November 18, 2017

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From Teacup Pigs to Flying Dragons: Wild and Wacky Animal Books | Series Made Simple

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SMS1404_Animals1aWhether it’s an eye-catching cover, a school assignment, or their own curiosity, children often find their way to the 590s and 630s. Animal books from the series below employ a variety of approaches to draw readers in. Some use different points of view, with narrative sections from kids—or even the “commentary” from the animals themselves! Others highlight exceptional features such as intelligence, size, and diet to thematically unite groups of otherwise vastly different creatures. Animal-human interaction is another engaging theme. Many series integrate current research, reader challenges, and follow-up activities to support Common Core elements, including textual analysis and evaluation of information. Each approach has potential strengths and weaknesses, with the most successful examples sharing the essential qualities of strong narrative and high-quality visuals that work together to bring the wonders of the animal world to the printed (and sometimes digital) page.

Preschool to Grade 4

Coleman, Miriam. Bass Eat Their Own Young! ISBN 9781477728871; ISBN 9781477729748.

––––. Flies Eat Poop! ISBN 9781477728857; ISBN 9781477729724.

––––. Leeches Eat Blood! ISBN 9781477728819; ISBN 9781477731901.

––––. Moths Drink Tears! ISBN 9781477728833; ISBN 9781477729700.

––––. Skua Seabirds Eat Vomit! ISBN 9781477728826; ISBN 9781477731918.

––––. Vultures Eat Rotting Corpses! ISBN 9781477728864; ISBN 9781477731949.

ea vol: 24p. (Disgusting Animal Dinners Series). further reading. glossary. index. notes. websites. PowerKids. 2014. lib. ed. $22.60. pap. $18.95.

Gr 3-6 –As the provocative titles indicate, the grosser aspects of animal behavior take center stage here, rounded out with more general species information. Some animals, such as leeches and vultures, offer an especially rich variety of unappealing behaviors, described in measured, science-based prose that usually avoids sensationalized emotions. Other animals don’t fit the theme as well. The skua’s vomit-eating habits, for example, are covered in one page without any images of the described behavior. Well-chosen photographs, including flies on feces and bloody beaks, will elicit an appropriate mix of fascination and revulsion. Each book features a spread with six or seven “disgusting facts,” along with items that are not gross at all (for instance, the age of the oldest bass). A brief look at how so-called disgusting behaviors actually play important parts in our ecosystems closes each book.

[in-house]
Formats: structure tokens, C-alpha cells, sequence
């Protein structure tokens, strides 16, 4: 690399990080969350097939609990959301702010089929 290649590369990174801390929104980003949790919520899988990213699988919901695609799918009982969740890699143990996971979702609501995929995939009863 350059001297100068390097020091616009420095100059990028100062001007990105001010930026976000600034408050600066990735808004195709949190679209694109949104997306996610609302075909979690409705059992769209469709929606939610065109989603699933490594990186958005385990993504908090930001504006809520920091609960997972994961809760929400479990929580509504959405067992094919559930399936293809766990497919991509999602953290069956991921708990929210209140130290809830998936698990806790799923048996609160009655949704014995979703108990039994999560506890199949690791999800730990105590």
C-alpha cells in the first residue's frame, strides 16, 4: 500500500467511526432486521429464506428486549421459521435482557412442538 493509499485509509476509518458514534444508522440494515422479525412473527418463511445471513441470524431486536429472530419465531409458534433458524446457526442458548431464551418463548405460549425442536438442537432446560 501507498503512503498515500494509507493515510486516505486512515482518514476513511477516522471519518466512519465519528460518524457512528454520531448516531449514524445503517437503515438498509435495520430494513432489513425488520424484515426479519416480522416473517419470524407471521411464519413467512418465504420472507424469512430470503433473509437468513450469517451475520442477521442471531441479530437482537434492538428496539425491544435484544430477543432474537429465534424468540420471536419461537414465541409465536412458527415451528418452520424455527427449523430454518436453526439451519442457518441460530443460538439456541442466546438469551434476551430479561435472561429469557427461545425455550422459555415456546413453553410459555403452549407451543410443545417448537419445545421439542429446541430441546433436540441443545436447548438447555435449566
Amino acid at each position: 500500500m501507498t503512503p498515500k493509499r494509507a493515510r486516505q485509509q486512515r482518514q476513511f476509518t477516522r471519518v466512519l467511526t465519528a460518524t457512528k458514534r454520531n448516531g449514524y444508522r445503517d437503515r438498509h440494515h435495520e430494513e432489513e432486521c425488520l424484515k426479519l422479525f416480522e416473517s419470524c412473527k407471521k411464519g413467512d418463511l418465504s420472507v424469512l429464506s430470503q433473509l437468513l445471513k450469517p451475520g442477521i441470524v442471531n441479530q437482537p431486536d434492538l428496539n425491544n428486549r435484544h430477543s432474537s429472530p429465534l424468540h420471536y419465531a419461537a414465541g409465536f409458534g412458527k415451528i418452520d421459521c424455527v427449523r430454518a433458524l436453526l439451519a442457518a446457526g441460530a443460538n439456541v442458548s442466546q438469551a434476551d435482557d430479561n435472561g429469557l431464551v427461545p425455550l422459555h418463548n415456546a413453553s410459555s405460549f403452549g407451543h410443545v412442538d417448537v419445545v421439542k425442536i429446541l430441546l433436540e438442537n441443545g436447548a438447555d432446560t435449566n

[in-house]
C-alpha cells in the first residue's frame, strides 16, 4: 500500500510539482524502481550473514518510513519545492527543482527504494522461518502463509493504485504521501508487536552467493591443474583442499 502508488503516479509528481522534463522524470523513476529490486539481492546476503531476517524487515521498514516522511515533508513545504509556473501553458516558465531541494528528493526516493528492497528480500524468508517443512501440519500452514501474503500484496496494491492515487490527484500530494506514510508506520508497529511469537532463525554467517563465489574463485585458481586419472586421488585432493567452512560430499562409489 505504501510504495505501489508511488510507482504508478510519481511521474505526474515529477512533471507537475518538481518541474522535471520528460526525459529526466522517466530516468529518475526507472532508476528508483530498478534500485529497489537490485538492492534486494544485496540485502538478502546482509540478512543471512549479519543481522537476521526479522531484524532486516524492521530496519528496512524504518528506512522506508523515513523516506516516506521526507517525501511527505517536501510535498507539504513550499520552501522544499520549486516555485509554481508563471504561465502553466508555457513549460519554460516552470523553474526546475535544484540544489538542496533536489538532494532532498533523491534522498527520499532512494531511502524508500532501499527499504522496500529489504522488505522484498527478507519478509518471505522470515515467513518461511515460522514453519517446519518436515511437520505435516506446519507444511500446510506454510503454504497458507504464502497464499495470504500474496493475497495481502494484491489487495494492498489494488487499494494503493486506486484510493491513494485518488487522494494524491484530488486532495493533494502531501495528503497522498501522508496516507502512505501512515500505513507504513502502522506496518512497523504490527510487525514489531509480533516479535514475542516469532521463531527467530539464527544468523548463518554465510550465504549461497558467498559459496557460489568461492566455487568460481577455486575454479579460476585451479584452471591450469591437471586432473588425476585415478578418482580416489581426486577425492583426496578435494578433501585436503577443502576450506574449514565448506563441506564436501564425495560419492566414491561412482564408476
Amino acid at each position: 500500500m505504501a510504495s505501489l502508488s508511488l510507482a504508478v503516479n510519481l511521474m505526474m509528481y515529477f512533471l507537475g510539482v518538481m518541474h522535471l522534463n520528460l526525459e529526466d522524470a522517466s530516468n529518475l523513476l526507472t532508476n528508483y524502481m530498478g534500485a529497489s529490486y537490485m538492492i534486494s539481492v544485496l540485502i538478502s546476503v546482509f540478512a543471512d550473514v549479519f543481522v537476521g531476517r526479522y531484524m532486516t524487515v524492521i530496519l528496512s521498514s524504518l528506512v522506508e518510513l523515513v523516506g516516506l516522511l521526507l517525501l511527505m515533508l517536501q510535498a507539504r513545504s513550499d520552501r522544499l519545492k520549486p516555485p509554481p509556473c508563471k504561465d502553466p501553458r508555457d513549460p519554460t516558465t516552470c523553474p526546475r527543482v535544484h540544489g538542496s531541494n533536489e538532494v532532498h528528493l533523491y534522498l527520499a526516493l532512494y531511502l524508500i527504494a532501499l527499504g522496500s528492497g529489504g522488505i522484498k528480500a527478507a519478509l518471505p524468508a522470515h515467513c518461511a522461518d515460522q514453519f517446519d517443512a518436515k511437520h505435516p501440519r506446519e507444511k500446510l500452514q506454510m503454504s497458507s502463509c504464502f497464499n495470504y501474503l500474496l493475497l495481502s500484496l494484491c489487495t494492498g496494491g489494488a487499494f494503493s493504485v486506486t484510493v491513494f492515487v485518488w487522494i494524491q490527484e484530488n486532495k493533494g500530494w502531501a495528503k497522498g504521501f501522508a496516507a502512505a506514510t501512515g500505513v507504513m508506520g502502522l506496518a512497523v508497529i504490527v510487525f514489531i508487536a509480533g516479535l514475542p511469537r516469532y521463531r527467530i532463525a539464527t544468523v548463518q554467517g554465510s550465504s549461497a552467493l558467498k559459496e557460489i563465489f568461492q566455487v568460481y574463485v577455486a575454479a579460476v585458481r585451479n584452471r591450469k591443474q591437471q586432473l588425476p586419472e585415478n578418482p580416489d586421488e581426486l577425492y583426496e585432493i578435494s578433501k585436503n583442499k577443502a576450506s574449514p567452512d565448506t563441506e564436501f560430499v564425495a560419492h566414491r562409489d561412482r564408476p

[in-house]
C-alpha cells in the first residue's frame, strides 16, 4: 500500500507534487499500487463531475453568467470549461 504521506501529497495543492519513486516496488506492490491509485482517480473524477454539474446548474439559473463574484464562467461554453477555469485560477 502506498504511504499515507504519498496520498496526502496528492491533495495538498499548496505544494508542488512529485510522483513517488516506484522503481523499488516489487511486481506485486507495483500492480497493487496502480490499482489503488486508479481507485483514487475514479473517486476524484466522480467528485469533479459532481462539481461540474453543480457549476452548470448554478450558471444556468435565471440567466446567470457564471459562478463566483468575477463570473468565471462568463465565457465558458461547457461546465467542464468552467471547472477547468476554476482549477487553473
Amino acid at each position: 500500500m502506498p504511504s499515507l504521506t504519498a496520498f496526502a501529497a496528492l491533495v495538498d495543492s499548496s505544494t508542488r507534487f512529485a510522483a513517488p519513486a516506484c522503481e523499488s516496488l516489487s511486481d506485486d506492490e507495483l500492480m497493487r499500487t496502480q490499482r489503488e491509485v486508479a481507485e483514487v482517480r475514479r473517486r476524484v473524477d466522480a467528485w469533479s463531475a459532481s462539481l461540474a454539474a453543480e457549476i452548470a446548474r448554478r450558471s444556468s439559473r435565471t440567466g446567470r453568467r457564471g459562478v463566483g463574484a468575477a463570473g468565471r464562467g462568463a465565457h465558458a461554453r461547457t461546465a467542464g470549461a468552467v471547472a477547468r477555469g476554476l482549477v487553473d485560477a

Dell, Pamela. American Quarter Horses. ISBN 9781626870017. LC 2013947299.

––––. Appaloosas. ISBN 9781626870024. LC 2013947281.

––––. Arabians. ISBN 9781626870031. LC 2013947282.

––––. Clydesdales. ISBN 9781626870048. LC 2013947283.

––––. Mustangs. ISBN 9781626870055. LC 2013947284.

––––. Przewalski’s Horses. ISBN 9781626870062. LC 2013947298.

––––. Shetland Ponies. ISBN 9781626870079. LC 2013947285.

––––. Thoroughbreds. ISBN 9781626870086. LC 2013947286.

ea vol: 24p. (Majestic Horses Series). diags. further reading. glossary. index. photos. websites. The Child’s World. 2013. lib. ed. $18.95.

Gr 3-5 –Through clear, straightforward prose, the author provides a solid overview of each horse, including physical characteristics, behavior, and history. One or two fact boxes appear on each text page, offering relevant bits of information without distracting from the narrative. Each spread includes one page of text opposite a single full-page photograph that depicts a full-body view of the animal. Each book closes with the same labeled diagram that shows 33 horse body parts. Though each horse’s suitability as a pet is mentioned, the focus remains on breed information, rather than pet care or training techniques. Brief mention of conservation efforts is included where relevant, as with Mustangs and Przewalski’s Horses. Though neither the writing nor the photographs are exceptional, the attractive, uncluttered layout and the well-organized progression of information make these effective introductions to horse breeds.

Dicker, Katie. Chicken. ISBN 9781 625880185. LC 2013000056.

––––. Cow. ISBN 9781625880192. LC 2013000057.

––––. Duck. ISBN 9781625880208. LC 2013000058.

––––. Goat. ISBN 9781625880215. LC 2013000059.

––––. Horse. ISBN 9781625880222. LC 2013000060.

––––. Pig. ISBN 9781625880239. LC 2013000061.

––––. Sheep. ISBN 9781625880246. LC 2013000062.

––––. Turkey. ISBN 9781625880253. LC 2013000063.

ea vol: 24p. (Farm Animals Series). bibliog. further reading. glossary. index. photos. websites. Smart Apple Media. 2014. lib. ed. $25.65.